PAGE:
It was the kind of outrageous story that grabbed the attention of GetReligion readers, as well as old-school First Amendment liberals who care deeply about protecting religious liberty.

Plenty of journalists saw the importance of this story last week, which tends to happen when a dispute ends up at the U.S. Supreme Court and creates a sharp 5-4 split among the justices.

The question, in this case, was whether journalists grasped some of the most symbolic, painful details in this execution case in Alabama. I looked at several stories and this USA Today report — “Alabama executes Muslim inmate Domineque Ray who asked for imam to be present“ — was better than the mainstream norm. Here is the overture:

MONTGOMERY, Ala. — Alabama death row inmate Domineque Ray died by lethal injection Thursday evening with his imam present in an adjoining chamber. …

Ray was executed after an 11th-hour ruling from the U.S. Supreme Court vacated a stay of execution pending a religious rights claim. Ray, a Muslim, had argued Alabama's practice of including a Christian prison chaplain in the execution chamber was in violation of the First Amendment. Ray sought to have his imam present in the death chamber at the time of his death.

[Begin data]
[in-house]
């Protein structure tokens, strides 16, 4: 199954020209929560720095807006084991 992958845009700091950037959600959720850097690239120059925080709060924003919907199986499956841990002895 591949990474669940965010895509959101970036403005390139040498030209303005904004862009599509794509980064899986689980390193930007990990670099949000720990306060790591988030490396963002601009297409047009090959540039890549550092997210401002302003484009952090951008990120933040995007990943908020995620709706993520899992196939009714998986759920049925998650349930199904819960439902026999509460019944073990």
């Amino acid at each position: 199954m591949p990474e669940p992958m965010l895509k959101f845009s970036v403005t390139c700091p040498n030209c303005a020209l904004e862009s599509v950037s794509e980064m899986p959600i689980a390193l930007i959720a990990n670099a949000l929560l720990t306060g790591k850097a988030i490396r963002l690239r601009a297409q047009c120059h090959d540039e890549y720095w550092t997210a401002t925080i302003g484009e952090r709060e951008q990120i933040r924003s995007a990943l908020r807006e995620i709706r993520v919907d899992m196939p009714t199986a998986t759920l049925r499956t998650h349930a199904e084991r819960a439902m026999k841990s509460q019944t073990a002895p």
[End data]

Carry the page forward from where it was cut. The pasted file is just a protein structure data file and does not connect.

Imam Yusef Maisonet, Ray's spiritual adviser, witnessed Ray's execution from a chamber which held media and prison officials. Two lawyers accompanied Maisonet.

When the curtain opened at 9:44 p.m., Ray lifted his head from the gurney, looking into the witness room. With his right hand in a fist, he extended a pointer finger.

Maisonet appeared to mirror the gesture and murmured that it was an acknowledgement of the singular God of the Islamic faith. When asked if he had any final words, Ray gave a brief faith declaration in Arabic.

OK, I will ask: What did Ray say, in Arabic? Did he speak Arabic? If not, then the odds are very good that Ray’s final words were a memorized quote from the Koran. It would have been good to have known the specifics.

That’s an important missing detail, but not the key to this story. The big issue, in this case, was that Ray was executed without a spiritual leader from his own faith at his side. USA Today managed to get that detail — along with the crucial fact that state policy only allowed a Christian chaplain in the execution room — at the top of this report. That’s where those facts belonged.